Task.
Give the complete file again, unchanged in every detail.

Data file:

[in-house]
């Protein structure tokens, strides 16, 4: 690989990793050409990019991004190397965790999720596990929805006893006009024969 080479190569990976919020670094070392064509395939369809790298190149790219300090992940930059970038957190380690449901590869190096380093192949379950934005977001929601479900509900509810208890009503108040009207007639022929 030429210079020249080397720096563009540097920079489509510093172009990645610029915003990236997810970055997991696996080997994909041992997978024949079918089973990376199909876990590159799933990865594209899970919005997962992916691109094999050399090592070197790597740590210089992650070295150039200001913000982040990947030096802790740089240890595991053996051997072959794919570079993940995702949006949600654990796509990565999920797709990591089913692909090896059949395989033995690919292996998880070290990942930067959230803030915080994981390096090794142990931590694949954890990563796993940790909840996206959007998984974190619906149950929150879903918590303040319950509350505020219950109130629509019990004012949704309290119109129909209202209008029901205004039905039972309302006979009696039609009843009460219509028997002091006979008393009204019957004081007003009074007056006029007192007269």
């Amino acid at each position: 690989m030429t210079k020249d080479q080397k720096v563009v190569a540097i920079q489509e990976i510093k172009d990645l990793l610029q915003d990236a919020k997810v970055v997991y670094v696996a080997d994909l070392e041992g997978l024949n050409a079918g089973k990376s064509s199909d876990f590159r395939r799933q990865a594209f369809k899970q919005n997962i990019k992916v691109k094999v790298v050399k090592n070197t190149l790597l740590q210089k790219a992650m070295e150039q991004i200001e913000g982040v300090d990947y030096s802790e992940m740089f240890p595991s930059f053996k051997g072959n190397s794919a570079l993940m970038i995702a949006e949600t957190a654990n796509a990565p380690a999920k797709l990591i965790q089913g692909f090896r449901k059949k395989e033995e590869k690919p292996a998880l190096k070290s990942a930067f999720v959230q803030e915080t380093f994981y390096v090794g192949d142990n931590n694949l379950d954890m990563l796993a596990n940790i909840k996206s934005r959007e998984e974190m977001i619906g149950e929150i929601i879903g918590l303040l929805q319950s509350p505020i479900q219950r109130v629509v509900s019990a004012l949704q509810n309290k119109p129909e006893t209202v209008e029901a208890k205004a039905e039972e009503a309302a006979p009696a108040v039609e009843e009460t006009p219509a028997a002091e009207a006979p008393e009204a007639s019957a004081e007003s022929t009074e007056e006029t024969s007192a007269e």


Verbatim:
[in-house]
């Protein structure tokens, strides 16, 4: 690989990793050409990019991004190397965790999720596990929805006893006009024969 080479190569990976919020670094070392064509395939369809790298190149790219300090992940930059970038957190380690449901590869190096380093192949379950934005977001929601479900509900509810208890009503108040009207007639022929 030429210079020249080397720096563009540097920079489509510093172009990645610029915003990236997810970055997991696996080997994909041992997978024949079918089973990376199909876990590159799933990865594209899970919005997962992916691109094999050399090592070197790597740590210089992650070295150039200001913000982040990947030096802790740089240890595991053996051997072959794919570079993940995702949006949600654990796509990565999920797709990591089913692909090896059949395989033995690919292996998880070290990942930067959230803030915080994981390096090794142990931590694949954890990563796993940790909840996206959007998984974190619906149950929150879903918590303040319950509350505020219950109130629509019990004012949704309290119109129909209202209008029901205004039905039972309302006979009696039609009843009460219509028997002091006979008393009204019957004081007003009074007056006029007192007269």
């Amino acid at each position: 690989m030429t210079k020249d080479q080397k720096v563009v190569a540097i920079q489509e990976i510093k172009d990645l990793l610029q915003d990236a919020k997810v970055v997991y670094v696996a080997d994909l070392e041992g997978l024949n050409a079918g089973k990376s064509s199909d876990f590159r395939r799933q990865a594209f369809k899970q919005n997962i990019k992916v691109k094999v790298v050399k090592n070197t190149l790597l740590q210089k790219a992650m070295e150039q991004i200001e913000g982040v300090d990947y030096s802790e992940m740089f240890p595991s930059f053996k051997g072959n190397s794919a570079l993940m970038i995702a949006e949600t957190a654990n796509a990565p380690a999920k797709l990591i965790q089913g692909f090896r449901k059949k395989e033995e590869k690919p292996a998880l190096k070290s990942a930067f999720v959230q803030e915080t380093f994981y390096v090794g192949d142990n931590n694949l379950d954890m990563l796993a596990n940790i909840k996206s934005r959007e998984e974190m977001i619906g149950e929150i929601i879903g918590l303040l929805q319950s509350p505020i479900q219950r109130v629509v509900s019990a004012l949704q509810n309290k119109p129909e006893t209202v209008e029901a208890k205004a039905e039972e009503a309302a006979p009696a108040v039609e009843e009460t006009p219509a028997a002091e009207a006979p008393e009204a007639s019957a004081e007003s022929t009074e007056e006029t024969s007192a007269e």